Given the size of the conference there were many operations researchers that I did not manage to have a chance to speak to but, nevertheless, I enjoyed not only the scientific talks, and we had two to present, with the titles below, but also seeing many friends and even meeting face to face several Twitter tweeps, including Carlos Zetina, who is a dynamo behing the success of the INFORMS Student Chapter in Montreal..
We had photos taken of the presenters and collaborators in our sessions in which there were speakers from Russia, India, the US, Japan, and the Czech Republic and one of the chairs was from the Philippines.

It was special to see my book, Competing on Supply Chain Quality,  with Michelle Li (who coincidentally got married in Cambridge while I was at IFORS), on display at the Springer booth. And, always, it is great to see the Springer Editors!
The snacks (this is important) were delicious during the breaks and I very much enjoyed the lunch provided on Thursday - joining us at our table was Destenie Nock, a doctoral student at UMass Amherst and a very active member of award-winning UMass Amherst INFORMS Student Chapter.

It was also terrific to see some of the fabulous INFORMS staff members, including Mary Magrogan and Maris van der Eijk.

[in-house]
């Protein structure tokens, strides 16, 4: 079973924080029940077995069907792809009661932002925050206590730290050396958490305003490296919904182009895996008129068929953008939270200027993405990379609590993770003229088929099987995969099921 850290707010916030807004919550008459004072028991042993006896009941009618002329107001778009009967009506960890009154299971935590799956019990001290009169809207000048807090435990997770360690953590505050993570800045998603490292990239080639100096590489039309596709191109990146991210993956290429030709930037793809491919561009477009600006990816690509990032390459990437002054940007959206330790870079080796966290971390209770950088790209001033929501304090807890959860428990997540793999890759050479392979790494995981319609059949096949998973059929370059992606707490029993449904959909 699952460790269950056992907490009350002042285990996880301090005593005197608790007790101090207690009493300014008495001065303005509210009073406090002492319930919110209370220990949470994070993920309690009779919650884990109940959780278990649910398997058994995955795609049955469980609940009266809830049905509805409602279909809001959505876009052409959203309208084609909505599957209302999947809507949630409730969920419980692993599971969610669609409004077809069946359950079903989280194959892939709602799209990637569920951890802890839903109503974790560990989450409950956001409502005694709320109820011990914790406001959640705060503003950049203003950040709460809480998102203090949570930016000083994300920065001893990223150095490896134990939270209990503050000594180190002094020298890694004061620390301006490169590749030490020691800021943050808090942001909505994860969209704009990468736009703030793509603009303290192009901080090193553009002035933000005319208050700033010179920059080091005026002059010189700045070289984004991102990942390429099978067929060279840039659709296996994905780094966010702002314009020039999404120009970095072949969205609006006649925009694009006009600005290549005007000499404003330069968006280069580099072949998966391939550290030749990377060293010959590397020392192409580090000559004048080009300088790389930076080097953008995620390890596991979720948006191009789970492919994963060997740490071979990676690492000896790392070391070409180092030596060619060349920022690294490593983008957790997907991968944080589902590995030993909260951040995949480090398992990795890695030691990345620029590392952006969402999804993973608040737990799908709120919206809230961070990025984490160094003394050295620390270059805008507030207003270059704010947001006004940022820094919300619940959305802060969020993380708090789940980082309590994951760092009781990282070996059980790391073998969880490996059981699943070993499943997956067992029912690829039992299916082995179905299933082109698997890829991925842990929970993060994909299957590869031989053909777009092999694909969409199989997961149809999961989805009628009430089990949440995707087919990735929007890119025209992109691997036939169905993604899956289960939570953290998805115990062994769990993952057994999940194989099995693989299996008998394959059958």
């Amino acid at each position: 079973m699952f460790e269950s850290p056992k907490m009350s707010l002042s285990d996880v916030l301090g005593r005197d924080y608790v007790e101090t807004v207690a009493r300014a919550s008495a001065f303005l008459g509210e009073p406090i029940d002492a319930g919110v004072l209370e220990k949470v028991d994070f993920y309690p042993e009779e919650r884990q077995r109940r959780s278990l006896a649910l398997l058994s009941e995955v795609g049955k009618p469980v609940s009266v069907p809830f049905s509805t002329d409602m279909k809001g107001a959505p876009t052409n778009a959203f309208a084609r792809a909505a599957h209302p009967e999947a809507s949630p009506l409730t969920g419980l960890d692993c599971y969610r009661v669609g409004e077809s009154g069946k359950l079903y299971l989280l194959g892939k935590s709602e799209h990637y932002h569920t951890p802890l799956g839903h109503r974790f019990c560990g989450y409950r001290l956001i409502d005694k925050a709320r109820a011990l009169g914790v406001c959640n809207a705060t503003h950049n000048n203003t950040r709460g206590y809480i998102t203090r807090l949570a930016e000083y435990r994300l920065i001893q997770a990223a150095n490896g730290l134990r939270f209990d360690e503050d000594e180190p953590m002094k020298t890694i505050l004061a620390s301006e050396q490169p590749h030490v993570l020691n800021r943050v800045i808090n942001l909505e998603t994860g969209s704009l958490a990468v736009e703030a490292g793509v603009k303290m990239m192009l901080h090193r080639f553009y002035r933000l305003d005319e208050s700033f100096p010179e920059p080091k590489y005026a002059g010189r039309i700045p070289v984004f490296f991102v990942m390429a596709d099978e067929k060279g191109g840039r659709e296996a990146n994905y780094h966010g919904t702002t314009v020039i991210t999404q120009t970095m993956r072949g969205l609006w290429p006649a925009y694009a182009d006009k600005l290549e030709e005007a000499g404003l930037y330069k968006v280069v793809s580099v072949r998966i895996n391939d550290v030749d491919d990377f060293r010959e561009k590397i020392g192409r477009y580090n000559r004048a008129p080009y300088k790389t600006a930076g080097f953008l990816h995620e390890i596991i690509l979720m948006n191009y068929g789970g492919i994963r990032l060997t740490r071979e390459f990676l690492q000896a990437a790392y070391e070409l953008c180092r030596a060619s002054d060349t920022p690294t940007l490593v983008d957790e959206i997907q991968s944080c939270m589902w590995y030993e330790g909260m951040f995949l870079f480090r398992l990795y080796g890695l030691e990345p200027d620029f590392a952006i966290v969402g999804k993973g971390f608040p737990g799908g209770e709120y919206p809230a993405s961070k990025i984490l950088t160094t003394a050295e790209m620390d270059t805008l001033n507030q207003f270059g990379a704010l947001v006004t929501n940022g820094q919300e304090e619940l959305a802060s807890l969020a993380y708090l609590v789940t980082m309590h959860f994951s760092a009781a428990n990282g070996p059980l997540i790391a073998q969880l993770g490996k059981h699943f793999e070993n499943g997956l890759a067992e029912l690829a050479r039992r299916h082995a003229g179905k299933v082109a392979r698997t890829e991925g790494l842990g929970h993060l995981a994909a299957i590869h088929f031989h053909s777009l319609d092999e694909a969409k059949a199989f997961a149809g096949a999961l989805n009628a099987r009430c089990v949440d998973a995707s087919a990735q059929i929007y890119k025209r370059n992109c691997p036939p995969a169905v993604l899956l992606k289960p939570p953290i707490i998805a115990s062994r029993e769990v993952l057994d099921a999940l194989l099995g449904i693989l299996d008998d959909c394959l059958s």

Another high point was seeing two of my former Isenberg School of Management PhD students, Tina Wakolbinger who is a Professor at the Vienna University of Economics and Business in beautiful Austria and Fuminori Toyasaki, who is a Professor at York University in Toronto.  I had seen them both in Vienna in late June at a conference on Humanitarian Operations that Tina had organized that was very successful and that I had blogged about.

Many thanks to the organizers of this IFORS conference and to all concerned who made it the big success that it was! Thanks also for selecting Quebec City as the conference site - this city is magical. I leave you with photos of some wonderful food, some of which we indulged in, and a photo of a sculpture by Salvador Dali that graced the boardwalk in old town.
And, since I was born in Canada, I also have to wish Canada a Happy 150th Birthday! Indeed, as the rumor has it, Canadians are very polite and nice! When the wind blew my hat off in a rainstorm, two Canadians went running after it in a busy street to retrieve it for me!